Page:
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Developing Delta: The rebirth of Tilbury
If the Agricultural Land Reserve has saved Delta's farms from being paved over, then one could argue that Tilbury Industrial Park is an industrial land reserve that saved large parcels from being sold off and converted to strip malls.
The idea of an industrial land reserve was first floated by Port Metro Vancouver CEO Robin Silvester last December, citing the need for the region to preserve its rapidly shrinking industrial lands.
More than 3,000 hectares of industrial land has been rezoned in the last 30 years in Metro Vancouver in just Surrey, Vancouver, Burnaby and Richmond, he noted.
Delta's industrial lands may have been lost as well, had Mayor Lois Jackson succumbed to the lobbying pressures of commercial developers frustrated by stagnation in the area.
Sid Keay, president of Ocean Trailer on River Road East, watched the whole revitalization of Tilbury unfold in the eight years since he purchased 6 hectares of land three kilometres west of the Alex Fraser Bridge.
In that time, Keay moved his entire headquarters to Delta from Coquitlam to take advantage of a land deal and tax freeze that afforded him the opportunity to build a $30 million, 30,000-square-metre (100,000-square-foot) facility on prime industrial land.
"Lois [Jackson] was under tremendous pressure to convert this to commercial [zoning]," he said. "And where we moved from in Coquitlam that happened there and so they built casinos and big box retail. Well, those things are great developments when they're building them, but once they're built what they create is a whole bunch of minimum wage jobs."
Keay said commercial developments bring a "short-term win" but a long-term pain of low-paying jobs that devalues Delta's economy.
But the revitalization of Tilbury Industrial Park didn't happen overnight.
In 1999 there was a fire at the largest of the many privately-owned landfill sites in the industrial park, burning two million cubic metres of demolition and construction waste. By the time the flames died down a state of emergency had been declared and a toxic plume of smoke hovered over the the entire region, contaminating ditches and ground water.
The landowner went bankrupt as a result, leaving the province with a $4 million bill, and the Corporation of Delta with a toxic, uncapped landfill. Leachate and landfill gas was seeping into the Fraser River and Burns Bog.
And that was just one of many located along River Road East.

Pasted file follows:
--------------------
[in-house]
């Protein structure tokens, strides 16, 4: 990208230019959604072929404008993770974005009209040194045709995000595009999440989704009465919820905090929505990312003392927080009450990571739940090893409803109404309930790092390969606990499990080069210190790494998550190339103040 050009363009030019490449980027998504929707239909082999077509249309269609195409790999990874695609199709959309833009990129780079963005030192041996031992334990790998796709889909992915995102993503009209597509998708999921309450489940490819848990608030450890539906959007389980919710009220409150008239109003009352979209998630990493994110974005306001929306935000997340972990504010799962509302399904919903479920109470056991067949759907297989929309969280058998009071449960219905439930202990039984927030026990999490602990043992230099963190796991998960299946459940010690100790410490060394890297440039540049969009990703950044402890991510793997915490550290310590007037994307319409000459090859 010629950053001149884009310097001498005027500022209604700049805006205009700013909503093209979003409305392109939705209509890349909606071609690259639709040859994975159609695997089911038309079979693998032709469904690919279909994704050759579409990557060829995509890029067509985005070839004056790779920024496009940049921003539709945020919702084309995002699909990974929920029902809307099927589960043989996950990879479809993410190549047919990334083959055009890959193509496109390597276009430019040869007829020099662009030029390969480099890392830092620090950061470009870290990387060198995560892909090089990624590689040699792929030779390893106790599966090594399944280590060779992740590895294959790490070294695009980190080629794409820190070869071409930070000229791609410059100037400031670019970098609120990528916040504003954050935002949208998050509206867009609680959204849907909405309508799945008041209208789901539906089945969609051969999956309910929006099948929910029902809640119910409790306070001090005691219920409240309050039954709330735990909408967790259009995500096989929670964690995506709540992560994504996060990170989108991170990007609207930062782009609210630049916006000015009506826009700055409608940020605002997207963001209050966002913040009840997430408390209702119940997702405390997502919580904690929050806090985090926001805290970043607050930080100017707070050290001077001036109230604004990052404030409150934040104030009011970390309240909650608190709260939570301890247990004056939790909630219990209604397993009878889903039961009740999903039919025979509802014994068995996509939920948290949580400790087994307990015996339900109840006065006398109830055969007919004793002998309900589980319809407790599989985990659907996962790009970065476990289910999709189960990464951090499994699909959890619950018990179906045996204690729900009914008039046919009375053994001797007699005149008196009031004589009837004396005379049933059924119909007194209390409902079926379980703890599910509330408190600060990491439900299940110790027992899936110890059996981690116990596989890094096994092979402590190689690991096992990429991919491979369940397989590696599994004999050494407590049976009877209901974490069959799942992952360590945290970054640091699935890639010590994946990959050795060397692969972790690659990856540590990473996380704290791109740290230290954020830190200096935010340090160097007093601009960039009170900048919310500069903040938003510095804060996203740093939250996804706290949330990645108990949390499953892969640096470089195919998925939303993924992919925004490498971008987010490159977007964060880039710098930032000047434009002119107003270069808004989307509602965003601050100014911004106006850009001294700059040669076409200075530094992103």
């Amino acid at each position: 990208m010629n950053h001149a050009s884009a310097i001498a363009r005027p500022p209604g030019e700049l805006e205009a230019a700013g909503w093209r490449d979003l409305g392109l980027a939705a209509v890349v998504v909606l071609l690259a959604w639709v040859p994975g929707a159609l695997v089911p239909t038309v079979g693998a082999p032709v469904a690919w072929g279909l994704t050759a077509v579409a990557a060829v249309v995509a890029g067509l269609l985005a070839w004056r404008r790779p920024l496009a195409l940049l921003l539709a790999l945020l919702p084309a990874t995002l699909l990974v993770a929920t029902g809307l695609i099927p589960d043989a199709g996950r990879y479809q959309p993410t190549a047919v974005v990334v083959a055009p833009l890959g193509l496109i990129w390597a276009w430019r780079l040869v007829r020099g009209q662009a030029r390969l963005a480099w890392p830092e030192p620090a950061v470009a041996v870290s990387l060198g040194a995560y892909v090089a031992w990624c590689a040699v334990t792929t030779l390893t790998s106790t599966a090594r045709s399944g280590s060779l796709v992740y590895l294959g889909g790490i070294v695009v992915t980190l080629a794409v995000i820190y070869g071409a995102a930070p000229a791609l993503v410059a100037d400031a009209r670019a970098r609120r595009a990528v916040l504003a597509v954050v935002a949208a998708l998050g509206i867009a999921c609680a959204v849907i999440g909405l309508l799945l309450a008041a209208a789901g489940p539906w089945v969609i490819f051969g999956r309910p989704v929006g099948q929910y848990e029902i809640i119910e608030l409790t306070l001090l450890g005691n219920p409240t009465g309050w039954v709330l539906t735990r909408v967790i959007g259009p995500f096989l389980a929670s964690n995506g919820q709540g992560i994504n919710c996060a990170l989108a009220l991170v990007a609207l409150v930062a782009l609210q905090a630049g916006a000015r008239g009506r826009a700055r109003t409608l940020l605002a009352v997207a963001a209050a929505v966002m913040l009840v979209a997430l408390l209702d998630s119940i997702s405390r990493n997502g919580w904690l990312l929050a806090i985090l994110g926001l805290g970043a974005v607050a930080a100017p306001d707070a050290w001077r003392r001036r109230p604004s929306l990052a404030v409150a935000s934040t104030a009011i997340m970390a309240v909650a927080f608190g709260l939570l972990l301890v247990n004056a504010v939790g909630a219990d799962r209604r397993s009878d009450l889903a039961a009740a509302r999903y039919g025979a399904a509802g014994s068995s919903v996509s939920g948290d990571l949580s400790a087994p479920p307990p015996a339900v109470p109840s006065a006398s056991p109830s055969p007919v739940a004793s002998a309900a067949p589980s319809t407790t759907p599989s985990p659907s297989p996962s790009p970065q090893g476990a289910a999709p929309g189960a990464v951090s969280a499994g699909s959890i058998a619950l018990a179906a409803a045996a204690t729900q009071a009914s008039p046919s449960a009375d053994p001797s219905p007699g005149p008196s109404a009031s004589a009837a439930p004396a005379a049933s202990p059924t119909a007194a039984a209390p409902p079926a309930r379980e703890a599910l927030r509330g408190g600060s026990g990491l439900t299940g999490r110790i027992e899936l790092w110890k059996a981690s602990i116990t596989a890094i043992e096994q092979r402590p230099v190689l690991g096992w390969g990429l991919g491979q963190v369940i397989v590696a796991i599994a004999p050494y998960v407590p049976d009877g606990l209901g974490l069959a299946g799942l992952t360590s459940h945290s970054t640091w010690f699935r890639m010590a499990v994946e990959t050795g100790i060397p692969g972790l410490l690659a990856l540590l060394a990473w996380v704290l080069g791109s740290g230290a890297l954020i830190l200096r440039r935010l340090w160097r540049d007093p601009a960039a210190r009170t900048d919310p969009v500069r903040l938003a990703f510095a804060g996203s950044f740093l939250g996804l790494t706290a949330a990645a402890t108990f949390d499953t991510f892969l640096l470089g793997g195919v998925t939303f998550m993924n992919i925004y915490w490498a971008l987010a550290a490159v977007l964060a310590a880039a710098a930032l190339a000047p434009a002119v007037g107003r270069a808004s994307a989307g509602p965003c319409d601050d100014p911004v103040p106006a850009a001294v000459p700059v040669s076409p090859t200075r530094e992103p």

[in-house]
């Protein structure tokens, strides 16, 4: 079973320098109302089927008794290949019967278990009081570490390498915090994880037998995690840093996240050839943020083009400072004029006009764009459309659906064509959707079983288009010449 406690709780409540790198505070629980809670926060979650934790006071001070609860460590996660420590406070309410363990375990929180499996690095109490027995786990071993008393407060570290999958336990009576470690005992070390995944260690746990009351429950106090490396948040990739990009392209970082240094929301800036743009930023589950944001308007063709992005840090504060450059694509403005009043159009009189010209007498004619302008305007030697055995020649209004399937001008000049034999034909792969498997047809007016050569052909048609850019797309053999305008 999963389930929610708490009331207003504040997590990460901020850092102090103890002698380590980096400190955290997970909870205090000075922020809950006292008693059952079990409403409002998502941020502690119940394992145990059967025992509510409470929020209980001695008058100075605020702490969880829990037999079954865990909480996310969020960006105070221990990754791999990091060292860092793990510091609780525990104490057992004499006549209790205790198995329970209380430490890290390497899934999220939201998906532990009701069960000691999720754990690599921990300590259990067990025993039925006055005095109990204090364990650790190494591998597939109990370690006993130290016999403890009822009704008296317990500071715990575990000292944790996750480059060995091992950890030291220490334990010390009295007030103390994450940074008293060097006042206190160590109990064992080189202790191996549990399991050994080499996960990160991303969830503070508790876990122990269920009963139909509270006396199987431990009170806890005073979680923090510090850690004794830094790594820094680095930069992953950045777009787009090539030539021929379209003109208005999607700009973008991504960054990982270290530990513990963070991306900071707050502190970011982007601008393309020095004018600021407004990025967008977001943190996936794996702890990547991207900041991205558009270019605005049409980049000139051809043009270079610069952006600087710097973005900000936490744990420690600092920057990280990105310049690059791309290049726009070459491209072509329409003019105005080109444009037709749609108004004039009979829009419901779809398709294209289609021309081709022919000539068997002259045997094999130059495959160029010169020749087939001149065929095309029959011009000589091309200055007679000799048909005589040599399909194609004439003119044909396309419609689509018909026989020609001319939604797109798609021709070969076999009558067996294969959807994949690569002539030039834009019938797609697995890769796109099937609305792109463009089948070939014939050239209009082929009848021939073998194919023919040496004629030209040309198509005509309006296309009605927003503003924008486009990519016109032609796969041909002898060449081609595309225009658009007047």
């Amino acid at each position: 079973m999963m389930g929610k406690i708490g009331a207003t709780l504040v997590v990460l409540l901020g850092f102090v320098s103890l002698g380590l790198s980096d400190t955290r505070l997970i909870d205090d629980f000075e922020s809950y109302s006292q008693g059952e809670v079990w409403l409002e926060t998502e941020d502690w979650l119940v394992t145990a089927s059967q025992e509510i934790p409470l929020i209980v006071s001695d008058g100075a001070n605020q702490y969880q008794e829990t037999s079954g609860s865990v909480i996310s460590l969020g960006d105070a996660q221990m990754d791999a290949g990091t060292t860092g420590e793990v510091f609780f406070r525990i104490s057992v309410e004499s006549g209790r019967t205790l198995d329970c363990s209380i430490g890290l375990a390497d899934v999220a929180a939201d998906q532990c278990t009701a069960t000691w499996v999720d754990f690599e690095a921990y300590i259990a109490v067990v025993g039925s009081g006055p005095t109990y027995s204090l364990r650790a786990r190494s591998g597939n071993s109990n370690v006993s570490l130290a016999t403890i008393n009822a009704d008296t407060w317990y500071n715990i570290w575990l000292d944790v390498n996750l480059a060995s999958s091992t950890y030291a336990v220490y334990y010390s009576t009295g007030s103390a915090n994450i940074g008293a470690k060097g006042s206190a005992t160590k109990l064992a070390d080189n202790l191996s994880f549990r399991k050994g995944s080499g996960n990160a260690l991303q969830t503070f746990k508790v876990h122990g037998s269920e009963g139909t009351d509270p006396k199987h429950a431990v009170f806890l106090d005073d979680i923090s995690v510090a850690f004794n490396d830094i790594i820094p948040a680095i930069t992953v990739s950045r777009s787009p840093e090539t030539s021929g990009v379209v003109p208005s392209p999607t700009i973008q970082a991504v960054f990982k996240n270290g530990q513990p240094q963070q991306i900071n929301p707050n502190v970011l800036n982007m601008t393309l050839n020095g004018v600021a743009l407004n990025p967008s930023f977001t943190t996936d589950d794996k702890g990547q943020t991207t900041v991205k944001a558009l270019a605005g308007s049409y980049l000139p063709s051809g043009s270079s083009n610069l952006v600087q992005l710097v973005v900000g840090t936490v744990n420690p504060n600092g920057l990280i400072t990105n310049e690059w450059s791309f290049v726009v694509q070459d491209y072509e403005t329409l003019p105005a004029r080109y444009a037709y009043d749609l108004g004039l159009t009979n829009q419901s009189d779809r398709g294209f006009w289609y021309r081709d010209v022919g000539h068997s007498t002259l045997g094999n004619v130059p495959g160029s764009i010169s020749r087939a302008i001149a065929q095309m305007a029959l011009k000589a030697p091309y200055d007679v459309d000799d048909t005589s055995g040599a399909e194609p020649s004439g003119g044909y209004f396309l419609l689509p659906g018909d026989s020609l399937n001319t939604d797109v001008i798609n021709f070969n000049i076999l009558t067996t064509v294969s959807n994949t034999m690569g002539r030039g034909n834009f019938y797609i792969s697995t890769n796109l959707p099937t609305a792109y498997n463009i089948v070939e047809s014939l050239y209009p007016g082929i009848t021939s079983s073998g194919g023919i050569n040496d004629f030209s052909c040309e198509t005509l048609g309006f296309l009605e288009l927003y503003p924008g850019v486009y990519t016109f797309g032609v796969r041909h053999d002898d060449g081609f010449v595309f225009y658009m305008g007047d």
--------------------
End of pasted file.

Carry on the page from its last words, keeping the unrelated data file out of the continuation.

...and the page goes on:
"Something had to be done with all these landfills out here," said Keay. "One of the problems with these things is there's been so many starts and stops and people would bail."
Industrial developers weren't interested in buying land there because the landfills were a liability and physical impediment. Meanwhile, the cost of cleanup was more than the properties were worth.
Keay owned a sliver of the former Delta Shake and Shingle landfill. Initially he had planned to develop only a small branch of his company in Delta. But then opportunity knocked.
In 2009 the province began construction on the South Fraser Perimeter Road which involved engineering works that could be leveraged to clean up the area.
Delta offered an opportunity whereby if Ocean Trailer agreed to close the landfill and relocate their business headquarters they'd get consolidated lands totalling 16 hectares for a nominal fee.
He and other land owners took advantage of the opportunities around the construction of the Gateway project and worked with the provincial ministries of environment and transportation to achieve closure and revitalize their lands.
The move was a part of Mayor Jackson's "Save Our Industrial Lands" initiative, a project that successfully saw the capping and sealing of all the landfills along River Road East. For that initiative, she earned the 2012 "Brownfielder of the Year" award for her vision.
Keay said saving the industrial lands will generate huge "spinoff" benefits for the economy in ways that have yet to be measured.
"That economy that drives a municipality or a city like Delta, that you can all of a sudden have 100 jobs that make $50,000 to $100,000 a year in their neighbourhood," he said. "They can live where they work. That's huge."